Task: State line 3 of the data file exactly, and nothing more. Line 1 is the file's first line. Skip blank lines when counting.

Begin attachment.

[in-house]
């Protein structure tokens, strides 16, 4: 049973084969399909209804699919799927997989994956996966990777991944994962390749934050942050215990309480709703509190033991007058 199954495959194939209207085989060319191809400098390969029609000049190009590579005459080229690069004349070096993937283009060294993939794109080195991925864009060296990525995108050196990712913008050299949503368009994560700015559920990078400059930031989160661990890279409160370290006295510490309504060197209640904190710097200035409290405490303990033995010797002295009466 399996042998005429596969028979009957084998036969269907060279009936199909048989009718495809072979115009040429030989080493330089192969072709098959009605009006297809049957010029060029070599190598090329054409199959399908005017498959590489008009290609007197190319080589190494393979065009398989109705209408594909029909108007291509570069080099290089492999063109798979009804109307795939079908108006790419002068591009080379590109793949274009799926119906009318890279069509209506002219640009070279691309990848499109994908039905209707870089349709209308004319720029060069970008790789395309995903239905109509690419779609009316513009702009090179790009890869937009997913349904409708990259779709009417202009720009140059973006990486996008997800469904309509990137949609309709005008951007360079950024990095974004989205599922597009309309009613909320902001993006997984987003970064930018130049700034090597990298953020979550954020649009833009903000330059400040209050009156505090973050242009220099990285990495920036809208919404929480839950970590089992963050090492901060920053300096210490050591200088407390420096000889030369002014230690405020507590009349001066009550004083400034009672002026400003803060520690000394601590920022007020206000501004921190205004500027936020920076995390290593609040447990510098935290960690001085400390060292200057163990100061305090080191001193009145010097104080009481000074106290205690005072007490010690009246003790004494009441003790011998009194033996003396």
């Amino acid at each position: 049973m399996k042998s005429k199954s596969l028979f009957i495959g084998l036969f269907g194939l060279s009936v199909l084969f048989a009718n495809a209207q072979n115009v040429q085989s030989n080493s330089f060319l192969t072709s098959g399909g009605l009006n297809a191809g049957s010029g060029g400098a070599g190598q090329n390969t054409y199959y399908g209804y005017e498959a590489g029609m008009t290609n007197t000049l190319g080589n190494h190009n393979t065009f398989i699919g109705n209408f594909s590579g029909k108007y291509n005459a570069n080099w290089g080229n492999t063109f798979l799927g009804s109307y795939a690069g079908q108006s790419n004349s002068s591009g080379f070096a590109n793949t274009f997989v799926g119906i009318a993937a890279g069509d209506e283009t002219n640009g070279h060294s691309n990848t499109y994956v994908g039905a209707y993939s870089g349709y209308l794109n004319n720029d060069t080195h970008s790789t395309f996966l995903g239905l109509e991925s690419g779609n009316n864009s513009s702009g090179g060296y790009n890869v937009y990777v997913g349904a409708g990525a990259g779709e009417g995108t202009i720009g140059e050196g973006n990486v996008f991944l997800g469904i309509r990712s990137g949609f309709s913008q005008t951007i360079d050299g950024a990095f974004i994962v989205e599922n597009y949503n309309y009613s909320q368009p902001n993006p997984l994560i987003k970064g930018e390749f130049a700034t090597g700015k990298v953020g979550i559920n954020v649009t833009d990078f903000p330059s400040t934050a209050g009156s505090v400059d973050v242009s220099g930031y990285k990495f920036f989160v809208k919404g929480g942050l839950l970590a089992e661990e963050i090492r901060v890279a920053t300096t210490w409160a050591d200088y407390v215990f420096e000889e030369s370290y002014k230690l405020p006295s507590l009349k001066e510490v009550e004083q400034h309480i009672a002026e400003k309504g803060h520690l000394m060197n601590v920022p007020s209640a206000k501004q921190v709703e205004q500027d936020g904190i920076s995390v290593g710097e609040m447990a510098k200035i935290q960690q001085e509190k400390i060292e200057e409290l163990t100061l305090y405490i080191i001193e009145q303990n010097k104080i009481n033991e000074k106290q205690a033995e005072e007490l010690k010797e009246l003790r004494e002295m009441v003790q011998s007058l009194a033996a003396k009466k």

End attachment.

């Amino acid at each position: 049973m399996k042998s005429k199954s596969l028979f009957i495959g084998l036969f269907g194939l060279s009936v199909l084969f048989a009718n495809a209207q072979n115009v040429q085989s030989n080493s330089f060319l192969t072709s098959g399909g009605l009006n297809a191809g049957s010029g060029g400098a070599g190598q090329n390969t054409y199959y399908g209804y005017e498959a590489g029609m008009t290609n007197t000049l190319g080589n190494h190009n393979t065009f398989i699919g109705n209408f594909s590579g029909k108007y291509n005459a570069n080099w290089g080229n492999t063109f798979l799927g009804s109307y795939a690069g079908q108006s790419n004349s002068s591009g080379f070096a590109n793949t274009f997989v799926g119906i009318a993937a890279g069509d209506e283009t002219n640009g070279h060294s691309n990848t499109y994956v994908g039905a209707y993939s870089g349709y209308l794109n004319n720029d060069t080195h970008s790789t395309f996966l995903g239905l109509e991925s690419g779609n009316n864009s513009s702009g090179g060296y790009n890869v937009y990777v997913g349904a409708g990525a990259g779709e009417g995108t202009i720009g140059e050196g973006n990486v996008f991944l997800g469904i309509r990712s990137g949609f309709s913008q005008t951007i360079d050299g950024a990095f974004i994962v989205e599922n597009y949503n309309y009613s909320q368009p902001n993006p997984l994560i987003k970064g930018e390749f130049a700034t090597g700015k990298v953020g979550i559920n954020v649009t833009d990078f903000p330059s400040t934050a209050g009156s505090v400059d973050v242009s220099g930031y990285k990495f920036f989160v809208k919404g929480g942050l839950l970590a089992e661990e963050i090492r901060v890279a920053t300096t210490w409160a050591d200088y407390v215990f420096e000889e030369s370290y002014k230690l405020p006295s507590l009349k001066e510490v009550e004083q400034h309480i009672a002026e400003k309504g803060h520690l000394m060197n601590v920022p007020s209640a206000k501004q921190v709703e205004q500027d936020g904190i920076s995390v290593g710097e609040m447990a510098k200035i935290q960690q001085e509190k400390i060292e200057e409290l163990t100061l305090y405490i080191i001193e009145q303990n010097k104080i009481n033991e000074k106290q205690a033995e005072e007490l010690k010797e009246l003790r004494e002295m009441v003790q011998s007058l009194a033996a003396k009466k």